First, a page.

The person calling the job seekers claims to be working for “Wipe-Out Windows and Construction” from Charleston, S.C., and says his name is Craig Thompson. This appears to be a made-up name, and a similar scam has been targeting people in other states using the name Brandon Williams.

The scammer, through false postings on the Maine Job Bank that use a legitimate Florida business’ name, is advertising for workers. When job seekers accept the referral from the job bank, the scammer contacts the worker, tells them they are hired and then tells them to purchase the debit card and that he will meet the workers at the local CareerCenter.

The scammer explains to the job seeker that the money on the card is to cover the expense of a uniform and training, which is a clear violation of both state and federal employment law. Once the worker has the card and contacts the scammer, the scammer asks the job seeker to read the card number over the phone. The scammer does not show up to the prearranged meetings at the CareerCenter, and the job seekers then find that the debit card account has been wiped out.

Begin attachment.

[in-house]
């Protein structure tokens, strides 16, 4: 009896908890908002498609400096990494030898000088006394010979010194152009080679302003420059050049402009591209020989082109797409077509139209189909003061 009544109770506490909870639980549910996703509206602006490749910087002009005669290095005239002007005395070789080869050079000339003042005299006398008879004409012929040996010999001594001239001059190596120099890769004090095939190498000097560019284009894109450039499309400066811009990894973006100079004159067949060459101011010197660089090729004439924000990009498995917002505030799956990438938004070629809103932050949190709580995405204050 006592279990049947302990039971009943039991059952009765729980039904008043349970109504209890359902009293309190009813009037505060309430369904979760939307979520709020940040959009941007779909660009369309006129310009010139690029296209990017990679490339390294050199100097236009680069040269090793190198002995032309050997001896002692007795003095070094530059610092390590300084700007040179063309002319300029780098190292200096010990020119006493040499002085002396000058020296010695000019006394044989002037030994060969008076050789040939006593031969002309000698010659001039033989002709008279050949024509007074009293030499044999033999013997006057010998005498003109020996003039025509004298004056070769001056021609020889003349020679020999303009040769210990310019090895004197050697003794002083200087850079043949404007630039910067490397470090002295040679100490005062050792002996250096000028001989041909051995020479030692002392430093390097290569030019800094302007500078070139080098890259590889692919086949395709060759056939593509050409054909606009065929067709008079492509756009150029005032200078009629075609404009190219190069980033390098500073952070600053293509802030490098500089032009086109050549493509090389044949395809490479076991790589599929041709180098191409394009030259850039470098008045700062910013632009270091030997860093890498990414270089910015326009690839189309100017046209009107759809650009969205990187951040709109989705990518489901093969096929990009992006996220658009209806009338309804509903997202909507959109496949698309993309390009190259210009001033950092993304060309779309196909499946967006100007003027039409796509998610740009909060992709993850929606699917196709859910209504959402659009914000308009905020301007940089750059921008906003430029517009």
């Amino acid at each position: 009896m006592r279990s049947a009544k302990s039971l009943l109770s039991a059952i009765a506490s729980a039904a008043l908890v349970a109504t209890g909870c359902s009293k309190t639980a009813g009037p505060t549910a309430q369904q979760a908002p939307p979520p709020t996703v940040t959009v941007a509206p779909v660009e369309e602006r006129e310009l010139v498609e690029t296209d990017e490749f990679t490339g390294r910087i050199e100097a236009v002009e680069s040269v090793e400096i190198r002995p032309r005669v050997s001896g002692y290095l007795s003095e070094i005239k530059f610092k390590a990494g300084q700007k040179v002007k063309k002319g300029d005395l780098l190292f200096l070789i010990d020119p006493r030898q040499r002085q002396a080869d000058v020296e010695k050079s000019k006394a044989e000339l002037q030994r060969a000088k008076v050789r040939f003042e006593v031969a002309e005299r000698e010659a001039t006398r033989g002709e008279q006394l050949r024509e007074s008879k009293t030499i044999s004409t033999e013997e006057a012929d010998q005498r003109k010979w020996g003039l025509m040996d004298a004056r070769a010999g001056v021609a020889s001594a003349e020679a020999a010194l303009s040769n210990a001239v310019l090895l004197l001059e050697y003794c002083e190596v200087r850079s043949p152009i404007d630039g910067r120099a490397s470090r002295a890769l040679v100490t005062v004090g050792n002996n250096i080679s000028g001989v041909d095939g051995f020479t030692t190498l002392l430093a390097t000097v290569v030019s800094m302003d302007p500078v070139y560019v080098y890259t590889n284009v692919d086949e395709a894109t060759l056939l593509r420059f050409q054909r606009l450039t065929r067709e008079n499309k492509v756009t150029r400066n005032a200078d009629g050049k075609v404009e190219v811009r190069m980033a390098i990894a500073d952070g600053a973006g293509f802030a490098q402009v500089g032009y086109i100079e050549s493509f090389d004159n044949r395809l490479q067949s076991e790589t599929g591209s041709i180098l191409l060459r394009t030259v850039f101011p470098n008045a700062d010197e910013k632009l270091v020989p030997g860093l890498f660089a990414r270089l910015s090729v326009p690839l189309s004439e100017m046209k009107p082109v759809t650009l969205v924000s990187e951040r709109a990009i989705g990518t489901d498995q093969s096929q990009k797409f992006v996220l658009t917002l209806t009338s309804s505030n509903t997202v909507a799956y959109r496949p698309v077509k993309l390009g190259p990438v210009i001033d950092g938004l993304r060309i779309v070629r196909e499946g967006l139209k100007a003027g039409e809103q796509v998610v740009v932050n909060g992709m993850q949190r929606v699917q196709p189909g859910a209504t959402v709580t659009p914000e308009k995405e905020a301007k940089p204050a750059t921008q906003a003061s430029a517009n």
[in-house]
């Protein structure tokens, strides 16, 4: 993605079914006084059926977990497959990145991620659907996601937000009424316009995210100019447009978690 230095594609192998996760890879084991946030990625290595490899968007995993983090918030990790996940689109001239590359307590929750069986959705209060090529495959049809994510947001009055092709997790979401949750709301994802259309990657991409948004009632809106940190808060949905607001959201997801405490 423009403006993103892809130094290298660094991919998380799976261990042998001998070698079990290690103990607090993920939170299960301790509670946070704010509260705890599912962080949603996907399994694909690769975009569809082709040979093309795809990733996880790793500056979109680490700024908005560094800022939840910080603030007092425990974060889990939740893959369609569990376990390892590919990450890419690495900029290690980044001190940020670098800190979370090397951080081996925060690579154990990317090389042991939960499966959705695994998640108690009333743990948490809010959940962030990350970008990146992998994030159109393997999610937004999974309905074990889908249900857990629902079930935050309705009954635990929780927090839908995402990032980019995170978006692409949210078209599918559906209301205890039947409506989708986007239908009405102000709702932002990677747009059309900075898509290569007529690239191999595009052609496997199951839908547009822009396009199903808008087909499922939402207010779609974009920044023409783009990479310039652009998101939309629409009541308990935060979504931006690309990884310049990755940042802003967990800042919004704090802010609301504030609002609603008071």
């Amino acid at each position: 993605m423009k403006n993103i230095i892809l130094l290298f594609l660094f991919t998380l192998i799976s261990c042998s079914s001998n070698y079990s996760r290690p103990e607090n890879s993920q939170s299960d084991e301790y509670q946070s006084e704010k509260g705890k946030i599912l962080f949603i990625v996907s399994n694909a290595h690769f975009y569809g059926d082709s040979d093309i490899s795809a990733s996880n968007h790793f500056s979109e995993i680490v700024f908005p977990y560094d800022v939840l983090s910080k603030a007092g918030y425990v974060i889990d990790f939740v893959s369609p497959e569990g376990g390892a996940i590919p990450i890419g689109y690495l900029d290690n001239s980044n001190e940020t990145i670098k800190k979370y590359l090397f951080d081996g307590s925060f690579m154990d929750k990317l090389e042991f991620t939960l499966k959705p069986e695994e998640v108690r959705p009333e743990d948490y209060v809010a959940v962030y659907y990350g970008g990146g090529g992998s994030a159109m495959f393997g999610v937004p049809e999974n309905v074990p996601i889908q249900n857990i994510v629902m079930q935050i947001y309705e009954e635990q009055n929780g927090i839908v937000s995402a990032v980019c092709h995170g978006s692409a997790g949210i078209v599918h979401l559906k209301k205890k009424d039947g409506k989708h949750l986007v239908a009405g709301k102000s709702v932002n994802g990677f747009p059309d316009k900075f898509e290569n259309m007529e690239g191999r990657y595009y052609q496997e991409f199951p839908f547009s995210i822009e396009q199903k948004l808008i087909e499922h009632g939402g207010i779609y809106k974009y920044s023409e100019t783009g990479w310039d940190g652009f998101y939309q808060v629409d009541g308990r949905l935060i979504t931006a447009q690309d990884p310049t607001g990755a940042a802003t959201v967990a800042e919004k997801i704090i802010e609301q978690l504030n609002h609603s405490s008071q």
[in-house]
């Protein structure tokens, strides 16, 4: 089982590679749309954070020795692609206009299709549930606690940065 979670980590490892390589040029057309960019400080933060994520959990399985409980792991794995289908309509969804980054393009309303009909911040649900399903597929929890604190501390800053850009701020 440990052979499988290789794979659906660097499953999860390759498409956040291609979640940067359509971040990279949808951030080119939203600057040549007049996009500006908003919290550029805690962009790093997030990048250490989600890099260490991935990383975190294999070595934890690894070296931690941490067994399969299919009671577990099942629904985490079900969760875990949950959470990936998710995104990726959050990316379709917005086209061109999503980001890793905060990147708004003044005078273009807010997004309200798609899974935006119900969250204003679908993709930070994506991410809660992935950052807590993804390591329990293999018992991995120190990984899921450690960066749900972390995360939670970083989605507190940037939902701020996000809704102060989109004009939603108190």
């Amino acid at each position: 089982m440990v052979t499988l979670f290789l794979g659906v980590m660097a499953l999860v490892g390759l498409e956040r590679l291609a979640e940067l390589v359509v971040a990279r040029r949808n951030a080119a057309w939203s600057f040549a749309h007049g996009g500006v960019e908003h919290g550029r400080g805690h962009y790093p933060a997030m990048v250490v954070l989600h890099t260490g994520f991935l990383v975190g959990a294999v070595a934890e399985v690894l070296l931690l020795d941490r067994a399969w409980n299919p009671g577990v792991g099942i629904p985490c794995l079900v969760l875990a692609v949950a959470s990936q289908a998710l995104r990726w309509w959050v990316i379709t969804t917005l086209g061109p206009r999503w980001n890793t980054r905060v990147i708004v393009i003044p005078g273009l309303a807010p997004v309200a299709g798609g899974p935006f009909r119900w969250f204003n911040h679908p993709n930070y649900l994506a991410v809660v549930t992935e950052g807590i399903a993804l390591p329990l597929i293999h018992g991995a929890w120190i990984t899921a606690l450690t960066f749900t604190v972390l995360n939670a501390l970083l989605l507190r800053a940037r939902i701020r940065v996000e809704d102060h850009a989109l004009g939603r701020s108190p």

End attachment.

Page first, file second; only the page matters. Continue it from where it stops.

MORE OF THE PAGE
Commissioner Paquette stated, “We have more than 7,000 jobs on the Maine Job Bank, and all of those employers have been vetted by the department. This appears to be a rare but serious case where someone is impersonating a legitimate business. We have notified the U.S. Department of Labor and other states so that the national Job Bank referral system can be on alert for similar postings to protect job seekers.”

Attorney General Mills added, “Even if the employer actually appeared and gave these people work, the requested payment is illegal. Anyone looking for a job should know that they cannot be asked for this kind of payment to secure employment. If they are asked, it should be a big red flag that something is wrong.”

Commissioner Paquette noted, “Job seekers should continue to register with the Maine Job Bank and continue to use legitimate online job banks to search for work, because that is the twenty-first century method of job hunting. However, if people are asking you to pay money to get a job or do not bother with a face-to-face interview, that should raise concerns. If you have questions about a job posting, do not hesitate to contact the Department of Labor or your local CareerCenter to find out more information about that job or to report a suspected violation of employment law.”